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Cellular Respiration. Cellular Respiration: Harvesting Chemical Energy. Life Requires Energy. Living cells require energy from outside sources Some animals, such as the giant panda, obtain energy by eating plants; others feed on organisms that eat plants.

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Cellular respiration

Cellular Respiration

Cellular Respiration: Harvesting Chemical Energy


Life requires energy
Life Requires Energy

  • Living cells require energy from outside sources

  • Some animals, such as the giant panda, obtain energy by eating plants; others feed on organisms that eat plants



ATP heat

  • ATP stands for Adenosine Tri-Phosphate

  • ATP is a molecule that serves as the most basic unit of energy

  • ATP is used by cells to perform their daily tasks


ATP heat

  • ATP can be broken down into a molecule of ADP by removing one of the phosphate groups.

    • This releases energy.

  • ADP can be remade into ATP later when the cell has food that can be broken down (i.e. glucose)


NADH heat

  • NADH is a molecule that can “carry” H+ ions and electrons from one part of the cell to another.

    • NADH is the “energized” version of this molecule that is carrying the H+ ion and two high-energy electrons.

    • NAD+ is the “non-energized” version of this molecule that does not have the ion or the extra two electrons.


Le 8 9

LE 8-9 heat

P

P

P

Adenosine triphosphate (ATP)

H2O

+

P

P

P

+

Energy

i

Adenosine diphosphate (ADP)

Inorganic phosphate


Le 9 2

Light heat

energy

LE 9-2

ECOSYSTEM

Photosynthesis

in chloroplasts

Simple sugars

(Glucose)

CO2 + H2O

+ O2

Cellular respiration

in mitochondria

ATP

powers most cellular work

Heat

energy


Cell respiration and production of atp
Cell Respiration and Production of ATP heat

  • The breakdown of organic molecules (carbohydrates, lipids, proteins) releases energy.

  • Cellular respiration consumes oxygen and organic molecules and yields ATP

  • Although carbohydrates, fats, and proteins are all consumed as fuel, it is helpful to trace cellular respiration with the sugar glucose:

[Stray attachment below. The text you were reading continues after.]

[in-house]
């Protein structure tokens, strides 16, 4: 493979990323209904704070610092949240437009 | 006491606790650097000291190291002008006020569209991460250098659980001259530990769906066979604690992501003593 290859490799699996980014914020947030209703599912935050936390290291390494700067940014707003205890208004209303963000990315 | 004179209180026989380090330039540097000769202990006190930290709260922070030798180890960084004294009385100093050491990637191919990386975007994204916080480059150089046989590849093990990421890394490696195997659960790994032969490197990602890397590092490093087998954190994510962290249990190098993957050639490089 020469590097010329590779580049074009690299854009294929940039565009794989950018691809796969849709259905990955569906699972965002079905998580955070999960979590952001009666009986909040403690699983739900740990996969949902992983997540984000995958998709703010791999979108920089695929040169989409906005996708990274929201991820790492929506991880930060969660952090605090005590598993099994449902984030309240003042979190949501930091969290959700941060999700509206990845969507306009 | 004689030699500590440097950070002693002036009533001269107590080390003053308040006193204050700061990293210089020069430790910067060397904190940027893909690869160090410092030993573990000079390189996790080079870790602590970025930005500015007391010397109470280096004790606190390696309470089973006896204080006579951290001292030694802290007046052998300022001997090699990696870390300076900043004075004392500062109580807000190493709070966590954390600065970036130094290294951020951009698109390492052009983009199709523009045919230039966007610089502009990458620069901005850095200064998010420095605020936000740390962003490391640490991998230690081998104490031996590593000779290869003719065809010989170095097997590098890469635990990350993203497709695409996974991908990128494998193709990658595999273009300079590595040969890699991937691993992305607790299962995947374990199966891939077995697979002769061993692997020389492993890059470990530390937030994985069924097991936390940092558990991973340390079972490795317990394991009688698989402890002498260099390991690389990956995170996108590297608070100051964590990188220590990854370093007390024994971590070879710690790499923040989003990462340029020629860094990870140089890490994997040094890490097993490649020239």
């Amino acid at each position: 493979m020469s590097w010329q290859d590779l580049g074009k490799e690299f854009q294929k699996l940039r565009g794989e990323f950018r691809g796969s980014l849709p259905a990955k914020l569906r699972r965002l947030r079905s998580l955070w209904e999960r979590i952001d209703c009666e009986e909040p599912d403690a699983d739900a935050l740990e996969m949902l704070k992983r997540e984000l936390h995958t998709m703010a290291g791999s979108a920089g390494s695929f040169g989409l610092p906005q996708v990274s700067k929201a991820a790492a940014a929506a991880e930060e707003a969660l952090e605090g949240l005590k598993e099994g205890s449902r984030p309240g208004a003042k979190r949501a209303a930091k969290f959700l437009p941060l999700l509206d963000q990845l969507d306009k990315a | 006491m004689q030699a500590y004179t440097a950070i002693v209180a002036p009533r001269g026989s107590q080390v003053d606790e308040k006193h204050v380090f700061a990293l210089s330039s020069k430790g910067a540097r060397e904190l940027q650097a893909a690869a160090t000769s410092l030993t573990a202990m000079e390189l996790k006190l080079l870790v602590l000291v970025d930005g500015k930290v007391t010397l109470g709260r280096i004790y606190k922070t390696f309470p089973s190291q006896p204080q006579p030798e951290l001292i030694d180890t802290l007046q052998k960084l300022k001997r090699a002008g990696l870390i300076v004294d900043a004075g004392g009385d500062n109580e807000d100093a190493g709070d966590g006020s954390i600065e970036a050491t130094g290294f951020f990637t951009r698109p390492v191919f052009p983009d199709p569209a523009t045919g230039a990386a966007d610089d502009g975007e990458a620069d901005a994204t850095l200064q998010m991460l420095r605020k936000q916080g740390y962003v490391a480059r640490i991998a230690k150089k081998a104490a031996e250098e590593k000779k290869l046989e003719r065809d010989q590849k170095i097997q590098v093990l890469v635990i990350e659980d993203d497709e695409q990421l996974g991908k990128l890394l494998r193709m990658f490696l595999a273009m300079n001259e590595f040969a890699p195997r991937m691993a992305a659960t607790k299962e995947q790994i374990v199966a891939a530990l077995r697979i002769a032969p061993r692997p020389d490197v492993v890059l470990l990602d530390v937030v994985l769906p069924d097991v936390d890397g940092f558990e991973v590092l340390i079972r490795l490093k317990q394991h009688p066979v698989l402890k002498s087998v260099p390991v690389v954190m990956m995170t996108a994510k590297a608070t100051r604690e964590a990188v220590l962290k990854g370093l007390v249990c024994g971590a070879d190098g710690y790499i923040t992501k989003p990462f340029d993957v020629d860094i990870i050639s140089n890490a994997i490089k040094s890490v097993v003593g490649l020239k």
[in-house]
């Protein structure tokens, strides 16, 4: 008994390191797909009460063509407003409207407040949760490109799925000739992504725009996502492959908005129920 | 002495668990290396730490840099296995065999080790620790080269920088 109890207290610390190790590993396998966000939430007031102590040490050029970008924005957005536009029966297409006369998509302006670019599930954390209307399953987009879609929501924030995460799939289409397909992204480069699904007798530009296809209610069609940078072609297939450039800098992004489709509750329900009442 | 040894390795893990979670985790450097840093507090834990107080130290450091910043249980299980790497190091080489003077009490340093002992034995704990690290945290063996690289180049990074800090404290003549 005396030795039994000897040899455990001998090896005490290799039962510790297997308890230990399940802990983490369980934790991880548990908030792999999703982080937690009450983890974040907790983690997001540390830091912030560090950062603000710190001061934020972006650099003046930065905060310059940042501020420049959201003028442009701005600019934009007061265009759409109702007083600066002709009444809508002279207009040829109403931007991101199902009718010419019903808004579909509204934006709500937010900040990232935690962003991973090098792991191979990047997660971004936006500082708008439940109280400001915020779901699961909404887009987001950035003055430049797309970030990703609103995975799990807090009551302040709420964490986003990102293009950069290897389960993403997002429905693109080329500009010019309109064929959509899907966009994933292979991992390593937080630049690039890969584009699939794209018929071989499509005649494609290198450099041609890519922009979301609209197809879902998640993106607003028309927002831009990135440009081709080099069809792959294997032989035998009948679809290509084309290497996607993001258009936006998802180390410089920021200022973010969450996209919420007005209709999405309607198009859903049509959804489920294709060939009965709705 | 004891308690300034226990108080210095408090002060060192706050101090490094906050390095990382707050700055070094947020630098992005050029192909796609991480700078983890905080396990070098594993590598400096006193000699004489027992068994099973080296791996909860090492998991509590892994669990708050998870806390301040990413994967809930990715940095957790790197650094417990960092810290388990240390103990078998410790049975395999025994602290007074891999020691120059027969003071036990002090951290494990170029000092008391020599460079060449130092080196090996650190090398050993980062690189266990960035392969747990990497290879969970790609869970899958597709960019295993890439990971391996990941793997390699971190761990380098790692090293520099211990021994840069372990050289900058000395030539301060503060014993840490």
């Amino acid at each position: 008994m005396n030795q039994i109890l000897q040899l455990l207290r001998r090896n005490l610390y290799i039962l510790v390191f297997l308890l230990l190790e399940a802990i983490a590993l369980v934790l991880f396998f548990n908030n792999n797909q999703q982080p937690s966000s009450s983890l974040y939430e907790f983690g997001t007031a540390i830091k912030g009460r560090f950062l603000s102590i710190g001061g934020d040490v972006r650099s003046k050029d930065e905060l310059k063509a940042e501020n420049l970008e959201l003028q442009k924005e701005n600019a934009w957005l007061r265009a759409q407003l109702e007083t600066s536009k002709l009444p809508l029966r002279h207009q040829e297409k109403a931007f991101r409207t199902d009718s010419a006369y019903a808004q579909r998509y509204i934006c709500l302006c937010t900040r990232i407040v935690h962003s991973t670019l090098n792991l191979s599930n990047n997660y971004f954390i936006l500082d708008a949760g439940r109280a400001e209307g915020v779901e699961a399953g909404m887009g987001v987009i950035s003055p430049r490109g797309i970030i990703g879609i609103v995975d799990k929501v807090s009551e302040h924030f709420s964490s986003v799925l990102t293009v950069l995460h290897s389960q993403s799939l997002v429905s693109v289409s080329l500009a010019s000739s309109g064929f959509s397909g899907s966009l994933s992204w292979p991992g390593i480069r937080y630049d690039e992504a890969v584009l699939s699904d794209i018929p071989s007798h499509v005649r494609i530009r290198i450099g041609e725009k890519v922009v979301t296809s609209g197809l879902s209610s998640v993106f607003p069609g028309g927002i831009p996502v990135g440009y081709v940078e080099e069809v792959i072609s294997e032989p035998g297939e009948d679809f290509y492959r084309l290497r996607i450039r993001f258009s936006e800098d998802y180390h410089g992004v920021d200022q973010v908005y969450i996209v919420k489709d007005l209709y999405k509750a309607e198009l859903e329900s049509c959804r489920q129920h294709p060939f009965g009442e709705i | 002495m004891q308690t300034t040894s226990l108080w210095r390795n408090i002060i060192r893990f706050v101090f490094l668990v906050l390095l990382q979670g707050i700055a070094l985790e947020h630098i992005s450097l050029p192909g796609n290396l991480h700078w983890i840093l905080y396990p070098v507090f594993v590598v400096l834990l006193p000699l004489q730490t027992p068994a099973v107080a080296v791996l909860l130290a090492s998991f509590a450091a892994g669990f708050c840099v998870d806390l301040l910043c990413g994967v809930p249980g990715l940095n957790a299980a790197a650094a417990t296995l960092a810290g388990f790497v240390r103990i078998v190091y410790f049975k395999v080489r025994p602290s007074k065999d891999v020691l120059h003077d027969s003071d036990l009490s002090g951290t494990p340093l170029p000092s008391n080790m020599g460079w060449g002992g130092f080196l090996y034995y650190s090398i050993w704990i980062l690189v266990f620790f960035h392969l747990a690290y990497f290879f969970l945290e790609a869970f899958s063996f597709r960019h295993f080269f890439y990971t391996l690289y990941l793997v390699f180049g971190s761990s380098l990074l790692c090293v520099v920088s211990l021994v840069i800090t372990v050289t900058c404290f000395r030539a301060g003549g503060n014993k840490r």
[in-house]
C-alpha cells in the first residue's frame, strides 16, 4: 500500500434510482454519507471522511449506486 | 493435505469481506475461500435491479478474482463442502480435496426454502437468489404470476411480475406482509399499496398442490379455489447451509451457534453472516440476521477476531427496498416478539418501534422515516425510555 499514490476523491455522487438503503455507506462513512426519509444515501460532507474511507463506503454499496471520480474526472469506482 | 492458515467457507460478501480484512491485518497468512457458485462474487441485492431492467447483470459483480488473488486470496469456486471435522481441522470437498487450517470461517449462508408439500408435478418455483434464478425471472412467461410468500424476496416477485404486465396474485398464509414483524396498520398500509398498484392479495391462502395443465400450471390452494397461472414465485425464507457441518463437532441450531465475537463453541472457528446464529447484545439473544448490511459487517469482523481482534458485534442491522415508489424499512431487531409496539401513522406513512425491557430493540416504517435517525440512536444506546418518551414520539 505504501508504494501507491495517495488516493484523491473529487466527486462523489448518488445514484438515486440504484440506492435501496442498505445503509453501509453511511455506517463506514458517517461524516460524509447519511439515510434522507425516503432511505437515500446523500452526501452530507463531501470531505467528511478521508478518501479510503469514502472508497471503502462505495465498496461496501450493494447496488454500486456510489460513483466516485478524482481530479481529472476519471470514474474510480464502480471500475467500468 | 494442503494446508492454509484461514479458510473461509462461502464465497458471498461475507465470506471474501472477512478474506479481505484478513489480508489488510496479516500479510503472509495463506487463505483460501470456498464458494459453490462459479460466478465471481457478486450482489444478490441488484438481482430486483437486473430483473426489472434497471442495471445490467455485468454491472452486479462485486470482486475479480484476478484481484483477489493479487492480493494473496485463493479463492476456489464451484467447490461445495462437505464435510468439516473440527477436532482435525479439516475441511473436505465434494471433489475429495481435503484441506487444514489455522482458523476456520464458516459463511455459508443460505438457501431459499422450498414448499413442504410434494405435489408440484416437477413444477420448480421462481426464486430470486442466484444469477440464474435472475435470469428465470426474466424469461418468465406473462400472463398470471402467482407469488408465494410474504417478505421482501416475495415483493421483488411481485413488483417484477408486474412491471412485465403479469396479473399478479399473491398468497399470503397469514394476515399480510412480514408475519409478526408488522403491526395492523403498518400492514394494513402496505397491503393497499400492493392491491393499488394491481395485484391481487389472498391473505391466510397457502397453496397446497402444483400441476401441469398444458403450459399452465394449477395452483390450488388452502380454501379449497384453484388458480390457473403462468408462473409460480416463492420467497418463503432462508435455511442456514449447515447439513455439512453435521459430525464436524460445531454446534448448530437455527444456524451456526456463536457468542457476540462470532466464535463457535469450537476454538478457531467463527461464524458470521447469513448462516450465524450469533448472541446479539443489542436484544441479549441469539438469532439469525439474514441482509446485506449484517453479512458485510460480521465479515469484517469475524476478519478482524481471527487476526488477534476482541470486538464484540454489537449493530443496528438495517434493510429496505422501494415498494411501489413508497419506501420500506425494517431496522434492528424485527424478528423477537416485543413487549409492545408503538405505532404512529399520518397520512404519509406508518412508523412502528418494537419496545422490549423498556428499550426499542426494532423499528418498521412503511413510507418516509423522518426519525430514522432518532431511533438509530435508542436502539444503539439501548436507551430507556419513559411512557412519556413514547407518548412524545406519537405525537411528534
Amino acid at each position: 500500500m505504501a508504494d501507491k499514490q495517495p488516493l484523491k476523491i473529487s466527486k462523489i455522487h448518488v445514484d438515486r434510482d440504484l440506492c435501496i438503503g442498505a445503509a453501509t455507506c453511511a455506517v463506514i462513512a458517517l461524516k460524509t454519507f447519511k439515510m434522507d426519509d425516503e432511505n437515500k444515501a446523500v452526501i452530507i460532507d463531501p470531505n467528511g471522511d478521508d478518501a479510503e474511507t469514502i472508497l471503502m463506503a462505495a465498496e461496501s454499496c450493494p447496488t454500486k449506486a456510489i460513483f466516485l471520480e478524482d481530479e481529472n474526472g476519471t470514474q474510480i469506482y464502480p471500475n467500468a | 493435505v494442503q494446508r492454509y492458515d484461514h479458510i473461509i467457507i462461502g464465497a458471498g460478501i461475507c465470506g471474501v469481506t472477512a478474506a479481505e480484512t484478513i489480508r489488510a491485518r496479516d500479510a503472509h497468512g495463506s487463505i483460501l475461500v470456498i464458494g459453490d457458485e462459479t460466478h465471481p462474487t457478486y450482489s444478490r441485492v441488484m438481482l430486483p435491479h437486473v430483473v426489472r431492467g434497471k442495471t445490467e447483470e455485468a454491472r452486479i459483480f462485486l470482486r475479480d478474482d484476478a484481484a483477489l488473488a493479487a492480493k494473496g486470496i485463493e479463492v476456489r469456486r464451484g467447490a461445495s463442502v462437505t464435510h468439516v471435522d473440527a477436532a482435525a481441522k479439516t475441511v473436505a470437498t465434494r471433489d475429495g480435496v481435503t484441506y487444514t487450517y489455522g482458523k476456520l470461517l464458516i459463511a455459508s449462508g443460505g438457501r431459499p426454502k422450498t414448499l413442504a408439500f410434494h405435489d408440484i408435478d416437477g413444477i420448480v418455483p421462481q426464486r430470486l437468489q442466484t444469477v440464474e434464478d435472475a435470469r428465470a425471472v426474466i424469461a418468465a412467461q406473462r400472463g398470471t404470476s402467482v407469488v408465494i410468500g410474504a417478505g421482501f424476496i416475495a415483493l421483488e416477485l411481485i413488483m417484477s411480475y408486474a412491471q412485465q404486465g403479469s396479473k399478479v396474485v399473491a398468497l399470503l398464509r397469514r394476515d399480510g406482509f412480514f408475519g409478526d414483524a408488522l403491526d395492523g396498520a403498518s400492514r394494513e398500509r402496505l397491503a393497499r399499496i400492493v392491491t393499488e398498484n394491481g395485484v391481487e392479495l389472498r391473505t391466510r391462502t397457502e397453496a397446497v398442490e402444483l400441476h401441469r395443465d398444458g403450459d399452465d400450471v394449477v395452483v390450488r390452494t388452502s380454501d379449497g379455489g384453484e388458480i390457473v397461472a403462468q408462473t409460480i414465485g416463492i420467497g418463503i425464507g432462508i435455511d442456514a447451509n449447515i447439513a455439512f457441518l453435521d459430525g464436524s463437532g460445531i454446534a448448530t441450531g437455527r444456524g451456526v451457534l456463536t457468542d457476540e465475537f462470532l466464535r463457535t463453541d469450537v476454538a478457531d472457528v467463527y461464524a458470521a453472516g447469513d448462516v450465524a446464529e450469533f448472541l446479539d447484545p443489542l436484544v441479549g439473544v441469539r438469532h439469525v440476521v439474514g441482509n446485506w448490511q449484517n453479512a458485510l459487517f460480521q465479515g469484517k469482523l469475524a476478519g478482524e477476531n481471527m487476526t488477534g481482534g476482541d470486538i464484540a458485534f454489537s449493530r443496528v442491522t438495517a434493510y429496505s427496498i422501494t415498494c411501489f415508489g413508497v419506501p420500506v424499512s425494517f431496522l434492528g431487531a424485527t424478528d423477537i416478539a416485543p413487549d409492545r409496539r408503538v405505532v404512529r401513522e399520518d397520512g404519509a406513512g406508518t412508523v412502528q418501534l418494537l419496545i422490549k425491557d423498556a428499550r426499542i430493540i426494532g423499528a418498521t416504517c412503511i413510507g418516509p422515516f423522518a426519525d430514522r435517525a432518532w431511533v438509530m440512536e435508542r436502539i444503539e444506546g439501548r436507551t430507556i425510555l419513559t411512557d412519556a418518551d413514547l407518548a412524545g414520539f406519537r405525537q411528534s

C6H12O6 + 6O2 6CO2 + 6H2O + Energy


Glycolysis
Glycolysis heat

  • Glycolysis is the first stage of cellular respiration.

  • Occurs in cytoplasm.

  • During glycolysis, glucose is broken down into 2 molecules of the 3-carbon molecule pyruvic acid.

    • ATP and NADH are produced as part of the process.


Atp production
ATP Production heat

  • 2 ATP molecules are needed to get glycolysis started.


Atp production1
ATP Production heat

  • Glycolysis then produces 4 ATP molecules, giving the cell a net gain of +2 ATP molecules for each molecule of glucose that enters glycolysis.


Nadh production
NADH heatProduction

  • During glycolysis, the electron carrier 2 NAD+become 2 NADH.

  • 2 NADH molecules are produced for every molecule of glucose that enters glycolysis.


Glycolysis1
Glycolysis heat

  • Glycolysis uses up:

    • 1 molecule of glucose (6-carbon sugar)

    • 2 molecules of ATP

    • 2 molecules of NAD+

  • Glycolysis produces

    • 2 molecules of pyruvic acid (3-carbon acids)

    • 4 molecules of ATP

    • 2 molecules of NADH


Advantages of glycolysis
Advantages of Glycolysis heat

  • Glycolysis produces ATP very fast, which is an advantage when the energy demands of the cell suddenly increase.

  • Glycolysis does not require oxygen, so it can quickly supply energy to cells when oxygen is unavailable.


Movement to the citric acid cycle
Movement to the Citric Acid Cycle heat

  • Before the next stage can begin, pyruvic acid must first be transported inside the mitochondria.

  • Pyruvic acid is combined with an enzyme called Coenzyme A. This enzyme helps with the transportation.